As we close out our daily blog series in support of National HIT Week, we’d like to focus on another theme highlighted this week: Interoperability and Population Health.
Jonathan Niloff, MD, President and Chief Medical Officer of McKesson Corporation’s Connected Care and Analytics unit, spoke with SearchHIT about the importance of interoperability to population health. Dr. Niloff said that being successful in population health requires data, both to “assure the good coordination of care and to feed the analytics that are so important to understand [what’s] happening to a population, and being able to manage both quality and utilization.”
He adds that “interoperability, if used as the sharing of clinical data among providers in different venues of care, is the key way that clinical information is shared among providers.” It provides assurances that a patient’s caregivers know what care that person is receiving and nothing is missed from a quality of care and patient safety perspective, including the ordering of redundant tests. “That’s accomplished through the sharing of test results among different providers,” notes Dr. Niloff.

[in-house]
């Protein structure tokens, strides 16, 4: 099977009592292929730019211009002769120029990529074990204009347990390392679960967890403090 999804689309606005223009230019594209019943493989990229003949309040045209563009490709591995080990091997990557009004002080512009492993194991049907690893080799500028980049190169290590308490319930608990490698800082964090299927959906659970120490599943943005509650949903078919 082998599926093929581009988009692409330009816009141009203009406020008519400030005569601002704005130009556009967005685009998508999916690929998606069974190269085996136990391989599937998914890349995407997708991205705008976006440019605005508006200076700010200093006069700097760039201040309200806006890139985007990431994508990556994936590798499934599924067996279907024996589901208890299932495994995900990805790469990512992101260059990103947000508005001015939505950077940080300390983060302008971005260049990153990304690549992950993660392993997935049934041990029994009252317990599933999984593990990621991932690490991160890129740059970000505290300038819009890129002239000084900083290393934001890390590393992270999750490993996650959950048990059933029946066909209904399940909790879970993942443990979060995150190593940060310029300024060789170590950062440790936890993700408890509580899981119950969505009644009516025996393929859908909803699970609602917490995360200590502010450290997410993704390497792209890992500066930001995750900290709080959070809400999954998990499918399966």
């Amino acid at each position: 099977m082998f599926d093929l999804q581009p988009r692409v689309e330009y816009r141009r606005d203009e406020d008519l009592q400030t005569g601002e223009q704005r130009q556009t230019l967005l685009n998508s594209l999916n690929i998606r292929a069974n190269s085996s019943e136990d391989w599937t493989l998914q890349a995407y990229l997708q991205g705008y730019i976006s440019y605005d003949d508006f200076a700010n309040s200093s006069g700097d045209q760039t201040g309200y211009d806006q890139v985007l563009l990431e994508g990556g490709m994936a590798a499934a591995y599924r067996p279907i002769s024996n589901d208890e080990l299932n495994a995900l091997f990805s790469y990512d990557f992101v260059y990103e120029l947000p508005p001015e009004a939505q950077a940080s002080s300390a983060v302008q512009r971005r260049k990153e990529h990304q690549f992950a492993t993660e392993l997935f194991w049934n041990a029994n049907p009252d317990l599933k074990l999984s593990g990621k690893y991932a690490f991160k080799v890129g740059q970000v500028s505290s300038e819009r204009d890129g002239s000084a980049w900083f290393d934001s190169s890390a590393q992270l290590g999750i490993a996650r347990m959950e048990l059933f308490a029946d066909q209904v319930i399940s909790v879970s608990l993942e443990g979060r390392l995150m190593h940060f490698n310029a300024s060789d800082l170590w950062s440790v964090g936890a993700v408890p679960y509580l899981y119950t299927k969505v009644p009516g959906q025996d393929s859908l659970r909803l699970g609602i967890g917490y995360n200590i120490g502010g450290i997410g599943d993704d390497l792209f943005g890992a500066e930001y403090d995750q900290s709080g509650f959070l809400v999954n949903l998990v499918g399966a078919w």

Yet, we all have had experiences as patients where, when visiting multiple providers that are not part of the same health system, are relegated to completing the same medical background forms ad infinitum, subject to the same Qs & As and yes, even given orders for tests that we’ve already undergone. And, with recent global health issues like the Zika virus, how are physicians to understand its full impact on populations and how individuals respond to available treatments for the disease without the open sharing of health records?
Unfortunately, a solution to this problem may not be in sight in the near future. According to a 2015 survey by Scrypt, only one in five healthcare professionals (17%) are confident the government will meet its goal of achieving interoperability in 10 years.
The fact is, “effective population health management demands open communication and collaboration through interoperability and an ability to have access to a patient’s entire record,” says Jacob Levenson, CEO of MAP Health Management. His perspective on the importance of interoperability to population health, published in Health Data Management’s “HIT Think” column, can be accessed here.